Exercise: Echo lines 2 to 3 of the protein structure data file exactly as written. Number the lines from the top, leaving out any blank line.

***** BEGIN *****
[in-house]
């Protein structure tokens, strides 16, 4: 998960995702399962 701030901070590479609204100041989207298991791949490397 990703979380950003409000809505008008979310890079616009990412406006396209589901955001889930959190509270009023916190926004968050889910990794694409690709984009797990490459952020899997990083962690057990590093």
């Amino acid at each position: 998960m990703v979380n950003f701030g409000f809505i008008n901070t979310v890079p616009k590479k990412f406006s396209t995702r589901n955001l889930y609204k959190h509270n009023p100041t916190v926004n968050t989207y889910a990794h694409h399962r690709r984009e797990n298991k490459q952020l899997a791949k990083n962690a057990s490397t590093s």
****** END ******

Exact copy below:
């Protein structure tokens, strides 16, 4: 998960995702399962 701030901070590479609204100041989207298991791949490397 990703979380950003409000809505008008979310890079616009990412406006396209589901955001889930959190509270009023916190926004968050889910990794694409690709984009797990490459952020899997990083962690057990590093």
């Amino acid at each position: 998960m990703v979380n950003f701030g409000f809505i008008n901070t979310v890079p616009k590479k990412f406006s396209t995702r589901n955001l889930y609204k959190h509270n009023p100041t916190v926004n968050t989207y889910a990794h694409h399962r690709r984009e797990n298991k490459q952020l899997a791949k990083n962690a057990s490397t590093s």